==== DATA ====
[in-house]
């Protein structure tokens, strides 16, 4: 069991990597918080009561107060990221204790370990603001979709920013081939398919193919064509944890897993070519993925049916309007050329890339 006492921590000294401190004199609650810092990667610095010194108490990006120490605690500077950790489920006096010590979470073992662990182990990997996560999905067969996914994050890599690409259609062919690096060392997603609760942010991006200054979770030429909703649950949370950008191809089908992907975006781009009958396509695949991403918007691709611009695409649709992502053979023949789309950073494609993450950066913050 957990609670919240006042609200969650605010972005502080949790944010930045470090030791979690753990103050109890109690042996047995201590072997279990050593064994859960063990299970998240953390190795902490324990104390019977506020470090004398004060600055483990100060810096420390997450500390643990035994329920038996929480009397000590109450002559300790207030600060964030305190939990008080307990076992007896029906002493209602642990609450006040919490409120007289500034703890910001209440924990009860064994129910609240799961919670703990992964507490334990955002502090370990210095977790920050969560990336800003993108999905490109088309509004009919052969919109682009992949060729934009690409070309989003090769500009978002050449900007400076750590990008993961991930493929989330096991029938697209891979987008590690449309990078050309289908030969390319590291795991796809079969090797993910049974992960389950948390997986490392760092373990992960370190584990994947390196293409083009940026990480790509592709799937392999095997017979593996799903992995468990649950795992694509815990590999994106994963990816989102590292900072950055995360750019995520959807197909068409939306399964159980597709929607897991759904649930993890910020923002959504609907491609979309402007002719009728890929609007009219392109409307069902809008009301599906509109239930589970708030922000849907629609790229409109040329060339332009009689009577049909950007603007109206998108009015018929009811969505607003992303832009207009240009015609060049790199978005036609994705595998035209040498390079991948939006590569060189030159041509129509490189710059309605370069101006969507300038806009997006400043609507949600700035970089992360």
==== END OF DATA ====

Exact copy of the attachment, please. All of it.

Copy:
[in-house]
């Protein structure tokens, strides 16, 4: 069991990597918080009561107060990221204790370990603001979709920013081939398919193919064509944890897993070519993925049916309007050329890339 006492921590000294401190004199609650810092990667610095010194108490990006120490605690500077950790489920006096010590979470073992662990182990990997996560999905067969996914994050890599690409259609062919690096060392997603609760942010991006200054979770030429909703649950949370950008191809089908992907975006781009009958396509695949991403918007691709611009695409649709992502053979023949789309950073494609993450950066913050 957990609670919240006042609200969650605010972005502080949790944010930045470090030791979690753990103050109890109690042996047995201590072997279990050593064994859960063990299970998240953390190795902490324990104390019977506020470090004398004060600055483990100060810096420390997450500390643990035994329920038996929480009397000590109450002559300790207030600060964030305190939990008080307990076992007896029906002493209602642990609450006040919490409120007289500034703890910001209440924990009860064994129910609240799961919670703990992964507490334990955002502090370990210095977790920050969560990336800003993108999905490109088309509004009919052969919109682009992949060729934009690409070309989003090769500009978002050449900007400076750590990008993961991930493929989330096991029938697209891979987008590690449309990078050309289908030969390319590291795991796809079969090797993910049974992960389950948390997986490392760092373990992960370190584990994947390196293409083009940026990480790509592709799937392999095997017979593996799903992995468990649950795992694509815990590999994106994963990816989102590292900072950055995360750019995520959807197909068409939306399964159980597709929607897991759904649930993890910020923002959504609907491609979309402007002719009728890929609007009219392109409307069902809008009301599906509109239930589970708030922000849907629609790229409109040329060339332009009689009577049909950007603007109206998108009015018929009811969505607003992303832009207009240009015609060049790199978005036609994705595998035209040498390079991948939006590569060189030159041509129509490189710059309605370069101006969507300038806009997006400043609507949600700035970089992360």